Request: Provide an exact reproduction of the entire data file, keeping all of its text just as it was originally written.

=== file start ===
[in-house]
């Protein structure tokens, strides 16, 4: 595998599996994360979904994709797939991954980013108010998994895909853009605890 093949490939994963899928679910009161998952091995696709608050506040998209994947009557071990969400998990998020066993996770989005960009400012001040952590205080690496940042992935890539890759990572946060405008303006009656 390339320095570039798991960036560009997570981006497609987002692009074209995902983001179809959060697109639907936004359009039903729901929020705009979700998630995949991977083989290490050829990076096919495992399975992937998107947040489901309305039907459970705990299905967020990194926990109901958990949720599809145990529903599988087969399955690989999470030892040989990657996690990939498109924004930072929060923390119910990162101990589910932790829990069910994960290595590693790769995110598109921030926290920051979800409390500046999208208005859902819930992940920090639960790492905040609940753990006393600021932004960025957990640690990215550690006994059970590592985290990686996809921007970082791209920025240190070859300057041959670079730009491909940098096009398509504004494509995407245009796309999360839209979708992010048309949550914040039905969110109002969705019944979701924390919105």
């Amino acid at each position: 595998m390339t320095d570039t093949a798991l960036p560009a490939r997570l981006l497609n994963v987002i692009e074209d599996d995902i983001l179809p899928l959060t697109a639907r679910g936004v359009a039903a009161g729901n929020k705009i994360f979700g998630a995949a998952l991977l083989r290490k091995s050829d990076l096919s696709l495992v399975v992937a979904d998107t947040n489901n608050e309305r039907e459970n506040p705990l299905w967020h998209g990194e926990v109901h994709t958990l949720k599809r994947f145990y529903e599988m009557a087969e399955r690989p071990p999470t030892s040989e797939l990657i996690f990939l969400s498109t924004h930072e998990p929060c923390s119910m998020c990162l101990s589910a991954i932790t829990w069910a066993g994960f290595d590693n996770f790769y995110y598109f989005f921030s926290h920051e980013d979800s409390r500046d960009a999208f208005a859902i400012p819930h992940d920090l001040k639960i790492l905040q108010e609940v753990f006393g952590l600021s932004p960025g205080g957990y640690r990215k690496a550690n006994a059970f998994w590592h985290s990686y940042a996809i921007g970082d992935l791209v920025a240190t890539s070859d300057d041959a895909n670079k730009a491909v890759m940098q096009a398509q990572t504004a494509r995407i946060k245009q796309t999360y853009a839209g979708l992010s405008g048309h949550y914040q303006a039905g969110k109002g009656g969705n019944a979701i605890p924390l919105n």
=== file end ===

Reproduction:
[in-house]
């Protein structure tokens, strides 16, 4: 595998599996994360979904994709797939991954980013108010998994895909853009605890 093949490939994963899928679910009161998952091995696709608050506040998209994947009557071990969400998990998020066993996770989005960009400012001040952590205080690496940042992935890539890759990572946060405008303006009656 390339320095570039798991960036560009997570981006497609987002692009074209995902983001179809959060697109639907936004359009039903729901929020705009979700998630995949991977083989290490050829990076096919495992399975992937998107947040489901309305039907459970705990299905967020990194926990109901958990949720599809145990529903599988087969399955690989999470030892040989990657996690990939498109924004930072929060923390119910990162101990589910932790829990069910994960290595590693790769995110598109921030926290920051979800409390500046999208208005859902819930992940920090639960790492905040609940753990006393600021932004960025957990640690990215550690006994059970590592985290990686996809921007970082791209920025240190070859300057041959670079730009491909940098096009398509504004494509995407245009796309999360839209979708992010048309949550914040039905969110109002969705019944979701924390919105």
């Amino acid at each position: 595998m390339t320095d570039t093949a798991l960036p560009a490939r997570l981006l497609n994963v987002i692009e074209d599996d995902i983001l179809p899928l959060t697109a639907r679910g936004v359009a039903a009161g729901n929020k705009i994360f979700g998630a995949a998952l991977l083989r290490k091995s050829d990076l096919s696709l495992v399975v992937a979904d998107t947040n489901n608050e309305r039907e459970n506040p705990l299905w967020h998209g990194e926990v109901h994709t958990l949720k599809r994947f145990y529903e599988m009557a087969e399955r690989p071990p999470t030892s040989e797939l990657i996690f990939l969400s498109t924004h930072e998990p929060c923390s119910m998020c990162l101990s589910a991954i932790t829990w069910a066993g994960f290595d590693n996770f790769y995110y598109f989005f921030s926290h920051e980013d979800s409390r500046d960009a999208f208005a859902i400012p819930h992940d920090l001040k639960i790492l905040q108010e609940v753990f006393g952590l600021s932004p960025g205080g957990y640690r990215k690496a550690n006994a059970f998994w590592h985290s990686y940042a996809i921007g970082d992935l791209v920025a240190t890539s070859d300057d041959a895909n670079k730009a491909v890759m940098q096009a398509q990572t504004a494509r995407i946060k245009q796309t999360y853009a839209g979708l992010s405008g048309h949550y914040q303006a039905g969110k109002g009656g969705n019944a979701i605890p924390l919105n």